Unwarranted Opinions: a penny for your thoughts

In+her+weekly+column+%22UnWarranted+Opinions%2C%22+staff+reporter+Drew+Julao+takes+on+a+variety+of+topics+and+gives+her+take.+

Morgan Kong

In her weekly column “UnWarranted Opinions,” staff reporter Drew Julao takes on a variety of topics and gives her take.

Drew Adrian Julao, Staff Reporter

If your worth was counted in coins in a jar, how many jars would you have? Or would you have any at all? These are the kinds of thought-provoking questions I often find myself asking no one in particular because who wants to hear a question that will never have a definitive answer?

Of course, one would expect me to have an answer to my own question, but I don’t. Most of the time, I feel as though I don’t deserve even just one coin; especially a penny.

Though, most people may consider the worth of a penny to be low, I must say that, in truth, all of the smallest pieces of anything are often of high importance. The penny is an extremely valuable and indispensable concept.

In regard to this philosophy, there is no one who deserves a penny because no one could ever compare to one. It’s consistency is unparalleled, though in the highest of heats, it changes forms, adjusting its state of matter to the conditions of the world around it. It is so common and is given the facade of being monetarily indispensable, yet it is so invaluable.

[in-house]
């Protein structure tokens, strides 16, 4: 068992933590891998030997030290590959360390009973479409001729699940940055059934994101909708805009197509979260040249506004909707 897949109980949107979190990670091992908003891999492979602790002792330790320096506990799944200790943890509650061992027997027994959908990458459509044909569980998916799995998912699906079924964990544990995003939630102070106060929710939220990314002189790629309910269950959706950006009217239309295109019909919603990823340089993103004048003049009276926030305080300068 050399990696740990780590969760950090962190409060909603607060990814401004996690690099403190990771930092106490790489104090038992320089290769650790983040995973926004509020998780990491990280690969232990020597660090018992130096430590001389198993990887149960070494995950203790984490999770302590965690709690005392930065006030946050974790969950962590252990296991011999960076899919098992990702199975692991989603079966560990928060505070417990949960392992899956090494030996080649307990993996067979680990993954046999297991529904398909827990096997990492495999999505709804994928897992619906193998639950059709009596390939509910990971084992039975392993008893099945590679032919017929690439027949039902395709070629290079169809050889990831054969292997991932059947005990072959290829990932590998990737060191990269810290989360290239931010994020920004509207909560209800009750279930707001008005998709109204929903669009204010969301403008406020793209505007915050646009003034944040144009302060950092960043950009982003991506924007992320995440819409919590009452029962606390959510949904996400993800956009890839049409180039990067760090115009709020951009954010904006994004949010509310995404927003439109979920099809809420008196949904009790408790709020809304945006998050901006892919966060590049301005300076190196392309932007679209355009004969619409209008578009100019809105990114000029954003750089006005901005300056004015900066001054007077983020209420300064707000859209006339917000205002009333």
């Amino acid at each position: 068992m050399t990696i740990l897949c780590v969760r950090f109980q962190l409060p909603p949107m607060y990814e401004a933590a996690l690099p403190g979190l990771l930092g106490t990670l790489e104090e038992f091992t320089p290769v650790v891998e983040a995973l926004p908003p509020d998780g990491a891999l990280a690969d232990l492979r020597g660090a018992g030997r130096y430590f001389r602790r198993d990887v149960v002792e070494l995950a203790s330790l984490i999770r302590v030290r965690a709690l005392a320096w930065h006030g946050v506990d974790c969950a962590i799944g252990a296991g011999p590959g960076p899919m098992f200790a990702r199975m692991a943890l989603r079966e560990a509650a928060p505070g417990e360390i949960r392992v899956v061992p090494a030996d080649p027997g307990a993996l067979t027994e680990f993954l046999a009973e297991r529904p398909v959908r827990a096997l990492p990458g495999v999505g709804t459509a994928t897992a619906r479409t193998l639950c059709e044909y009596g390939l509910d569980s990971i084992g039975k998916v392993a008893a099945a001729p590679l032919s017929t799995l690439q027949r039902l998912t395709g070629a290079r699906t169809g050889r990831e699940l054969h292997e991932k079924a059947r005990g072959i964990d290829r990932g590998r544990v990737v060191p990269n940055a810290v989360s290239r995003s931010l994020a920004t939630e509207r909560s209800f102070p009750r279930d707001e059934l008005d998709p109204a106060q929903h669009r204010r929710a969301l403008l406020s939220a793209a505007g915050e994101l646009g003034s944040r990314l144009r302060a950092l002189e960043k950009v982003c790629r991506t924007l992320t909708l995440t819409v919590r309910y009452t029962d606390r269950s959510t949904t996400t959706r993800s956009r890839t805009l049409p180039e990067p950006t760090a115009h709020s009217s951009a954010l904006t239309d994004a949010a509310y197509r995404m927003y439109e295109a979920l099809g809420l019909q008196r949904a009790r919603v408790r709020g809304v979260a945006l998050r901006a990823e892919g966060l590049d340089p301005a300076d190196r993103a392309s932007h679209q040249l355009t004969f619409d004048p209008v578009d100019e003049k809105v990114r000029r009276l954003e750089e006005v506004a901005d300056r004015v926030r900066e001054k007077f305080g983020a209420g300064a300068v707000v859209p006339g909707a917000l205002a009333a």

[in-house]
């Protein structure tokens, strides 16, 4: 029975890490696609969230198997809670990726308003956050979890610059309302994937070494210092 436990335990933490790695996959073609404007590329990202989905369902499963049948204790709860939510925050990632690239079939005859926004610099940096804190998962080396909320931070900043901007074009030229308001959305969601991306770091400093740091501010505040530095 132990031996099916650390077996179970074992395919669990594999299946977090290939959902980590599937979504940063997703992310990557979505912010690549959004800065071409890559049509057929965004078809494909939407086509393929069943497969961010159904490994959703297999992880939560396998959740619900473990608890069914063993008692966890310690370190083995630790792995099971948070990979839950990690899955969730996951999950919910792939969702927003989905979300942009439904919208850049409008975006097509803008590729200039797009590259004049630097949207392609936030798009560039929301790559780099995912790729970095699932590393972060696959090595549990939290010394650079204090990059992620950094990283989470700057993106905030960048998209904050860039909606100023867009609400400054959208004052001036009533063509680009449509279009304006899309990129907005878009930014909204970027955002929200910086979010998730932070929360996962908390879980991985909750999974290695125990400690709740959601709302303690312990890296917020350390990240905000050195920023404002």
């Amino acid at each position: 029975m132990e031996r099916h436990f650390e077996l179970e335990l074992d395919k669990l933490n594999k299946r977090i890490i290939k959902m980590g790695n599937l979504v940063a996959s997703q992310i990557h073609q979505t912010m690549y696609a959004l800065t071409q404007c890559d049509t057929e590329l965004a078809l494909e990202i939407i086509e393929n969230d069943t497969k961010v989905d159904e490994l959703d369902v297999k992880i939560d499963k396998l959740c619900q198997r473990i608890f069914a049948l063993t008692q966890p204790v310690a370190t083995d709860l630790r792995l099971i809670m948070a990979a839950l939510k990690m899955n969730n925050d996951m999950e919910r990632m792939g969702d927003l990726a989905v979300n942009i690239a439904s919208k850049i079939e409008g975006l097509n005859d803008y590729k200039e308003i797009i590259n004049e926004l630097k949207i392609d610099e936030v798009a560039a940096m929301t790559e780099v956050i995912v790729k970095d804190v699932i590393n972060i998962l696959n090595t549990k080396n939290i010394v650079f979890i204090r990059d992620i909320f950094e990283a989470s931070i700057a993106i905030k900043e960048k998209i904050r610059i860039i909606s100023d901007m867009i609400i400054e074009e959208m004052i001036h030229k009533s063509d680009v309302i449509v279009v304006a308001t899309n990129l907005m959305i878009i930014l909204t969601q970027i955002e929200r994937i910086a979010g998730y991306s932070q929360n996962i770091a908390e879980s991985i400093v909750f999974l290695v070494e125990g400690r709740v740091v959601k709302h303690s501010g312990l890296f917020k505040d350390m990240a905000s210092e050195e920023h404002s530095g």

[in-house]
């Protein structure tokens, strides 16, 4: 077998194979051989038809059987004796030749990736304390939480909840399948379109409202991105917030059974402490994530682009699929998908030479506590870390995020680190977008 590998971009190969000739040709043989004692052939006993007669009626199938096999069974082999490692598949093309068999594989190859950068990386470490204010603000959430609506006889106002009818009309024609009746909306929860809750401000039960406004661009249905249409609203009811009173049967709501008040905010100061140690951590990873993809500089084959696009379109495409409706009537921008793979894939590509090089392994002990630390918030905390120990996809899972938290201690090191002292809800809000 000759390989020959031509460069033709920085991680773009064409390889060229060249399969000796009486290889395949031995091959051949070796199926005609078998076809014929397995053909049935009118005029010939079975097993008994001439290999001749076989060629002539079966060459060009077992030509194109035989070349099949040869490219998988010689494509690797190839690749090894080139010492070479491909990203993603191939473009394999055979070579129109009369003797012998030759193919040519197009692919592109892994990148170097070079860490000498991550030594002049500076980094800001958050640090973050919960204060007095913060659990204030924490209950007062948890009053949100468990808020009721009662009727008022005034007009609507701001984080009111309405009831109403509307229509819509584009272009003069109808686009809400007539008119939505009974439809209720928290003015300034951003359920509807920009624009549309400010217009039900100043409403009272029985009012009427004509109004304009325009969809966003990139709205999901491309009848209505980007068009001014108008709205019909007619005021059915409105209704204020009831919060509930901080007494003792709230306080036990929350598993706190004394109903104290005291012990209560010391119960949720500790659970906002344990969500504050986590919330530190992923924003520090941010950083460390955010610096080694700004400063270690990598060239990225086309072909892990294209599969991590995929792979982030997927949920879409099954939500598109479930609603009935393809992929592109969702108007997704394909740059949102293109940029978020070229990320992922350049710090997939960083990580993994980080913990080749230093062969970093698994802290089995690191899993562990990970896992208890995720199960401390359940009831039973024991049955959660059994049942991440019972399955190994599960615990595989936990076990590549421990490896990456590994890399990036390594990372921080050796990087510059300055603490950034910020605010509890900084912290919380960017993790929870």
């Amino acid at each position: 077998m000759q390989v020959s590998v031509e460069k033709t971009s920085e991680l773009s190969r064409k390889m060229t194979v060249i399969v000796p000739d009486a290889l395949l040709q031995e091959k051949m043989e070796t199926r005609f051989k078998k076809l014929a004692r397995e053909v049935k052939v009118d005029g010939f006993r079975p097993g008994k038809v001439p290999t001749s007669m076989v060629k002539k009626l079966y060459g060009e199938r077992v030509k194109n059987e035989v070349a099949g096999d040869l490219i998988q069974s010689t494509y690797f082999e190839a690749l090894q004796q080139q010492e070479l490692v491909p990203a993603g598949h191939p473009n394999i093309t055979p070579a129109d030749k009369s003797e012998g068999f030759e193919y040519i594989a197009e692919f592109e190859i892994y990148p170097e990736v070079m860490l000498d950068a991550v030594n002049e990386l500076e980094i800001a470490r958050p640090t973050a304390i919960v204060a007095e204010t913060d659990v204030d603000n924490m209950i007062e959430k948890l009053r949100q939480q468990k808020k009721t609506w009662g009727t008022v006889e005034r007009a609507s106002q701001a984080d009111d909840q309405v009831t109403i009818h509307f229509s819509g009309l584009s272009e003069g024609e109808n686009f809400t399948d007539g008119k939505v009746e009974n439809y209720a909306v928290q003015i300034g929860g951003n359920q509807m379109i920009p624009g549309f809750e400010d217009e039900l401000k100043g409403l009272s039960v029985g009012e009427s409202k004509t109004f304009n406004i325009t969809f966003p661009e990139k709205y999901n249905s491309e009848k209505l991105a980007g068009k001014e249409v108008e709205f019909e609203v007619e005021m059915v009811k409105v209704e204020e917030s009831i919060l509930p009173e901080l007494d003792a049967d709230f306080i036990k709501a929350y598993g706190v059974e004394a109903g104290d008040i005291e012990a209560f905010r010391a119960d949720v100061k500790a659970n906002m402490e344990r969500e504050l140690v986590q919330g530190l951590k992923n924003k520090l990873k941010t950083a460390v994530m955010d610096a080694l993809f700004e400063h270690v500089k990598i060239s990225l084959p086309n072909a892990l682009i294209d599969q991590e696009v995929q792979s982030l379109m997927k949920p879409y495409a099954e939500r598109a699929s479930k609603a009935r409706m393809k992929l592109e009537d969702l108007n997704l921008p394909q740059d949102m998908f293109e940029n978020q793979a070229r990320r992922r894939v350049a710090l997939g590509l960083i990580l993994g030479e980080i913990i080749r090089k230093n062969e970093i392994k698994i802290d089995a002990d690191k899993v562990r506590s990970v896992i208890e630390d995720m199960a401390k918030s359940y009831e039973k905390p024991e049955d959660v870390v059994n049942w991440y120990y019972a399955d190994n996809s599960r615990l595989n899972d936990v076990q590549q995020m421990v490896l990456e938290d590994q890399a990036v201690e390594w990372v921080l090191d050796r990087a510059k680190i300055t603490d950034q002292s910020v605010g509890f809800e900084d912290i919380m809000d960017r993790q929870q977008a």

In marketing, the penny is used to model the perception that a product is not as expensive as it seems. For instance, a twenty dollar item is instead priced at nineteen ninety-nine dollars. This causes many more people to buy it. Its influence is the hidden dagger that slays the dragon at the end of a long battle. Not even the warrior expects it to be his greatest weapon.

The penny is also the greatest example to live by. Thrive in your weaknesses and the way the world underestimates you. When you succeed, no one will have seen it coming. Cheesy, I know, but true.

If only I was a penny. A valuable, beautiful penny in the middle of a random sidewalk in a loud, heavy city. Then I would be lying; looking up to the sky and the roads of buildings leading up to the sky and the cotton candy, polluted clouds. Passers-by would step over me and I would live in one constancy even when the snow falls on me and I freeze under it, waiting to be revealed to the sun again. Then, I would be free.